The day I got married wasn’t the important day.
Or maybe the better word is “revelatory,” because I do believe that making a permanent promise is important. But cautious persons like yours truly don’t make permanent promises without a lot of advance work. My wedding day felt just-right, the appropriate result of the work we’d put in.
My engagement day felt like the appropriate result of the work we’d put in. (Despite being very funny and, um, we’ll call it ‘non-traditional.’)
Revelatory was the night I sat on the slate-blue sofa in his apartment, only 9 pm on a Saturday, spinning a story out of a truly ridiculous blind date gone breathtakingly awry, all well before 9 o’clock. As I’m drawing out the details (the date who barely speaks to me, the set-er-upper friend who pulls me to the bathroom for a Mall Rats makeover), another place in my brain squints, asks:
How is it that you’re dishing about a date to this man? This man you’re dating? That you’re also spending your unallocated time with?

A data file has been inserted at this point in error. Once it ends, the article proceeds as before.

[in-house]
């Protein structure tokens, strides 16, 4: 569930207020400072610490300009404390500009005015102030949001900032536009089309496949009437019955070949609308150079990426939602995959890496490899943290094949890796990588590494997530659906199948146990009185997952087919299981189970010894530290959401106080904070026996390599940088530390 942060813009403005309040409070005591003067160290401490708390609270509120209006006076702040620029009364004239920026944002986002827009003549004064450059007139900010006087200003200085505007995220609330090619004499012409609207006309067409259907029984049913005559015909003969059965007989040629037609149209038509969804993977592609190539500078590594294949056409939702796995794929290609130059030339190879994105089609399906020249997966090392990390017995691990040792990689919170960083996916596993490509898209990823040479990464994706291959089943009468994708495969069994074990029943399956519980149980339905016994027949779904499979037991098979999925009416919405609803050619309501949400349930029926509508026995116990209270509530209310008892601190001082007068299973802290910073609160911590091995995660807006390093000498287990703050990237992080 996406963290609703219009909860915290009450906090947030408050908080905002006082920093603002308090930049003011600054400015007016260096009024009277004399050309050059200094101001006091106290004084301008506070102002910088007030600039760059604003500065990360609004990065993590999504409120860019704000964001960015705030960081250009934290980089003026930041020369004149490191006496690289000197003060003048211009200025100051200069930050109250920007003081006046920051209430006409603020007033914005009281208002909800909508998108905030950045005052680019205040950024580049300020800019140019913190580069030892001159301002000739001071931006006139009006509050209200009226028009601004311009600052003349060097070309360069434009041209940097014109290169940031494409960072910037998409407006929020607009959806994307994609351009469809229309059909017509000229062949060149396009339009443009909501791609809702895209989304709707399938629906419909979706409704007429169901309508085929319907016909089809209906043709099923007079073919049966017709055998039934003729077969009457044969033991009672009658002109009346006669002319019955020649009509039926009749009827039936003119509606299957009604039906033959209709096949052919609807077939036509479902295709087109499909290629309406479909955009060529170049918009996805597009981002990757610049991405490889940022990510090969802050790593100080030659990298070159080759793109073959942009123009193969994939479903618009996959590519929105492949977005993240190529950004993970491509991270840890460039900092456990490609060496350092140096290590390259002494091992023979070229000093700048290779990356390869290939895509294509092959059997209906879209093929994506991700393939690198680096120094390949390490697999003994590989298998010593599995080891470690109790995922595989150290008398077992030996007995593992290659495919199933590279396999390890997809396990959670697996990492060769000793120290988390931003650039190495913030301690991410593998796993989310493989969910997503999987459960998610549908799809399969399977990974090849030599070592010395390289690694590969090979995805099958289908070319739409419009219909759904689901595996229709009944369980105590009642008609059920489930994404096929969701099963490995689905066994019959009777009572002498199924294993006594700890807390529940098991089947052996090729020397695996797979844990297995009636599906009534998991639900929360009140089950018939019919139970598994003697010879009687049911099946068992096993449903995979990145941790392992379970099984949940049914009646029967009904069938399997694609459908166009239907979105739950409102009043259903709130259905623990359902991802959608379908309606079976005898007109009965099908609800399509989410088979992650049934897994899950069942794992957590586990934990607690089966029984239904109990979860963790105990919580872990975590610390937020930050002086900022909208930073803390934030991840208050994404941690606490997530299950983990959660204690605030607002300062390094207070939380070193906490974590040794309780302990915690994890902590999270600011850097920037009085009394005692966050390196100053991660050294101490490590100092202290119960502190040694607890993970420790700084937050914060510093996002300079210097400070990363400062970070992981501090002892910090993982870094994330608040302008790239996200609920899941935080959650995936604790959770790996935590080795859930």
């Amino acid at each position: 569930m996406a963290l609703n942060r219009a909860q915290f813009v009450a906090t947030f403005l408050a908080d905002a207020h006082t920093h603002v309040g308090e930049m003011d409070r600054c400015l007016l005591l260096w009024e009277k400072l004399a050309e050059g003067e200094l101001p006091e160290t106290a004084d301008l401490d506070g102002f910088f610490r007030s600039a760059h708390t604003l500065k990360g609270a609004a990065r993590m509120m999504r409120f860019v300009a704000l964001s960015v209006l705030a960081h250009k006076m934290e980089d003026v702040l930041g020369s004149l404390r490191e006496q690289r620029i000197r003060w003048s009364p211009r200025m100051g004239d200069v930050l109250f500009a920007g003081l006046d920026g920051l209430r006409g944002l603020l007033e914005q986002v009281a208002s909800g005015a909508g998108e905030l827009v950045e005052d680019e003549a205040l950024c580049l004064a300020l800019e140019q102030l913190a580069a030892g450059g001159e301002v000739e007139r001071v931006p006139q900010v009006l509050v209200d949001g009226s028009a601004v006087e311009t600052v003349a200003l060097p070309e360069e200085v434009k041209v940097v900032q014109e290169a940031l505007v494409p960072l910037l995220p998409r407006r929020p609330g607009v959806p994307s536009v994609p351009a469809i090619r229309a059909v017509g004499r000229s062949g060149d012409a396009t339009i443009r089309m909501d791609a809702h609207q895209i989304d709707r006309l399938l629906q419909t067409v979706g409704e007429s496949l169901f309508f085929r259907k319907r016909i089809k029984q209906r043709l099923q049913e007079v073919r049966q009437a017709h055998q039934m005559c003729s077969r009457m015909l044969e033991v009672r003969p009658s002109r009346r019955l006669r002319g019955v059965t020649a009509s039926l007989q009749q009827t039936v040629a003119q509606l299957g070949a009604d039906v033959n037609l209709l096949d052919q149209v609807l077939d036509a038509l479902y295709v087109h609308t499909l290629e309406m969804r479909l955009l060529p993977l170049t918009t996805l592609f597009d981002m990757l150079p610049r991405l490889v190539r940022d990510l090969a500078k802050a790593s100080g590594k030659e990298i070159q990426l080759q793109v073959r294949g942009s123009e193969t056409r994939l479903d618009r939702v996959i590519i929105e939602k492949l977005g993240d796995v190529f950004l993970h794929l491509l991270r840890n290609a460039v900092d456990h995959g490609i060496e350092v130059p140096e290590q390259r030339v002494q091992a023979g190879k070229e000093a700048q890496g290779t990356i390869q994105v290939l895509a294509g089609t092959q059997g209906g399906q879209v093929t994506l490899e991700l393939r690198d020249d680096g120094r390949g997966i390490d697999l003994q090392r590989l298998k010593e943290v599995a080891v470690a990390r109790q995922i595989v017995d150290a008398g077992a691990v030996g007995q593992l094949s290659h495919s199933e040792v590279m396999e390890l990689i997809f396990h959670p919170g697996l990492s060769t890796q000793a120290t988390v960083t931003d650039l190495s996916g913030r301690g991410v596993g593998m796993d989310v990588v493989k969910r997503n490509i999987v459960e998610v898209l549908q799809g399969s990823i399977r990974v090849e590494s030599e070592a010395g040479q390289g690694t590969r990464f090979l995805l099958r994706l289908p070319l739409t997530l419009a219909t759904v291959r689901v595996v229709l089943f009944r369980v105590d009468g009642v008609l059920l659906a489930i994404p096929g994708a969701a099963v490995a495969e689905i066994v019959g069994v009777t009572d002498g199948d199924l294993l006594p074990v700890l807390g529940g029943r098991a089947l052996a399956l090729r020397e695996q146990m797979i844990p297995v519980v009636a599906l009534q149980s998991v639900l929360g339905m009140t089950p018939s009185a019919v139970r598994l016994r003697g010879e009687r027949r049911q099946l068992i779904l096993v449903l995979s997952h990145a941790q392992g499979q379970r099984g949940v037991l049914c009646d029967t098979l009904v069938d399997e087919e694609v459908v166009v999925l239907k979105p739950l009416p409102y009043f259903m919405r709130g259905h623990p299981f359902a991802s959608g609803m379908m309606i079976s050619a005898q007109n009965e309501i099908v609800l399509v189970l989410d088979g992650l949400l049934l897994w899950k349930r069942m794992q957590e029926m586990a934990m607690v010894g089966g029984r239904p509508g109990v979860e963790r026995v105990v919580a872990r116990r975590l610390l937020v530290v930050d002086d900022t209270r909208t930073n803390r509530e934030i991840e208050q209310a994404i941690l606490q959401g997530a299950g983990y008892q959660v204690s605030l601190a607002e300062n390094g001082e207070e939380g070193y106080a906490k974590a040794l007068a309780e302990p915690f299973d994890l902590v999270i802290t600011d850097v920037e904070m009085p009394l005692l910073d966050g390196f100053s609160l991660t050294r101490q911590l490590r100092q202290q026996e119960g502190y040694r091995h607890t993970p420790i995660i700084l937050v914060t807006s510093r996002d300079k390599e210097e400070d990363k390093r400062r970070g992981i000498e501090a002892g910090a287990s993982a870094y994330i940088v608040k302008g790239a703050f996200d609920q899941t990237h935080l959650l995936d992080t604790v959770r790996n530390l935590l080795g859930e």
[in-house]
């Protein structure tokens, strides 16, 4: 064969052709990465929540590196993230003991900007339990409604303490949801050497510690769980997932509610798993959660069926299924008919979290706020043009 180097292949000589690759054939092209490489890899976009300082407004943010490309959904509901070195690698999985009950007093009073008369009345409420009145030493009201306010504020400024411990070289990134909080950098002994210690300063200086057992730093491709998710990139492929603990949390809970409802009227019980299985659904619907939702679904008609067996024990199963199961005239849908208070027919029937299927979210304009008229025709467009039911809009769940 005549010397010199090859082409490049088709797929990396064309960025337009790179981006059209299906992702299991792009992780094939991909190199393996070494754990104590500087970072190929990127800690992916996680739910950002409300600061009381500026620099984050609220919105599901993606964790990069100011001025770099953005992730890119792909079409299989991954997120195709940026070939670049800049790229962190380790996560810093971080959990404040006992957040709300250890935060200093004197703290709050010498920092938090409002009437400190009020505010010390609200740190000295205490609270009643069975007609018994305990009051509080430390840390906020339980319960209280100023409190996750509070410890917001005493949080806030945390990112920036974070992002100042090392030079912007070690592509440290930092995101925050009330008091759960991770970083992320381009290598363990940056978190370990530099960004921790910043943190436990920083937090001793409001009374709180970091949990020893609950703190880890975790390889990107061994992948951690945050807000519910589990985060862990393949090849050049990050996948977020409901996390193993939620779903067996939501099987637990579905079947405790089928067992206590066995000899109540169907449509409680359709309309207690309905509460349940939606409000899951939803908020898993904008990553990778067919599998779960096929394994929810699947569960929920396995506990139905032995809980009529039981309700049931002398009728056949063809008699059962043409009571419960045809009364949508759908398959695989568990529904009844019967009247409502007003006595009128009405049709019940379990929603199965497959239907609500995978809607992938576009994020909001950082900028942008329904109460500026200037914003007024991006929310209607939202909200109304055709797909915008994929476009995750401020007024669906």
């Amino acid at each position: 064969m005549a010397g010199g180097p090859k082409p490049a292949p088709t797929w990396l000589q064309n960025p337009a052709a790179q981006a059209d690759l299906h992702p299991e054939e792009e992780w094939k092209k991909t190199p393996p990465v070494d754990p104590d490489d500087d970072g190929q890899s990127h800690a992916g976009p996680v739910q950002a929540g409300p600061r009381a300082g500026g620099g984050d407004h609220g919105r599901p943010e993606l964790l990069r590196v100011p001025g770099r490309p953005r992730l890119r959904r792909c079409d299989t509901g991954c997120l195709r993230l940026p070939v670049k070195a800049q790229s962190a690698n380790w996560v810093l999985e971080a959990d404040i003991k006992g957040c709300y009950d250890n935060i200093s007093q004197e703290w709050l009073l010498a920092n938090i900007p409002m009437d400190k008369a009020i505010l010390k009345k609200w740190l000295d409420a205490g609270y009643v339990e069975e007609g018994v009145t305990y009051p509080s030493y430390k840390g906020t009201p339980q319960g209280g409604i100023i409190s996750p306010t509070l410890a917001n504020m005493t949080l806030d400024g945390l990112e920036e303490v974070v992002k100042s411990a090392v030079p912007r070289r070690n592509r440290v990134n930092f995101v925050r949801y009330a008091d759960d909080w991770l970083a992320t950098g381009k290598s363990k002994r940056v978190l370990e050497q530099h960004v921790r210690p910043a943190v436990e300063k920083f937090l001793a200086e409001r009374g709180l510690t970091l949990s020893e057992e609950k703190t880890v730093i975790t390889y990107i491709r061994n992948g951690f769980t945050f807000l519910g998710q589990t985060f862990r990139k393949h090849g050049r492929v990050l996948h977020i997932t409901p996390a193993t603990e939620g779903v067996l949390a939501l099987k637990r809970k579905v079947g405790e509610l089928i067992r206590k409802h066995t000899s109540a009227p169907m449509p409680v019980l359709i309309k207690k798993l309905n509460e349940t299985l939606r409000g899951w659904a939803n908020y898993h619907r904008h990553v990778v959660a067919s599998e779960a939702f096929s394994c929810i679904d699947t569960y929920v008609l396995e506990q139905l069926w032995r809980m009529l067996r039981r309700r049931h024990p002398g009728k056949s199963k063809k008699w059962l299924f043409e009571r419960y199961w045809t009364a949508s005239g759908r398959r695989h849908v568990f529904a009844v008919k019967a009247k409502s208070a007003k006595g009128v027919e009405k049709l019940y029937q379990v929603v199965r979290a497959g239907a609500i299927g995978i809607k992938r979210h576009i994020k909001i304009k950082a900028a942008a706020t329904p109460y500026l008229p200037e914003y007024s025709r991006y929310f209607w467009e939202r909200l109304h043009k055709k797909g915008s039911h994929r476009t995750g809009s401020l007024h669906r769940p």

Maybe you should stop bothering to go out with other guys if you’re just going to end up on his sofa saying, “Eh, the band was all right, but you wouldn’t’ve liked the food.”
That was the first revelation. Sixteen months before the wedding.
The second? I don’t remember the timing. I remember its quality. I assume being hit by lightning has a similar effect.
When I am with this man, I quit buzzing. The anxious hum that fills my brain is gone. I don’t calculate, assess, step outside myself to see how ‘things’ are going. I just Am.
When I’m with him, I’m more myself than I’ve ever been. This must be what unconditional feels like.
The proposal is an afterthought.
For over twenty-three years, we’ve shared this project of being unconditionally ourselves inside the good boundaries that love builds and holds steady. A good foundation for a permanent promise, for a life’s-work worth doing. 7 pm, March 20, 1993. #untildeathdouspart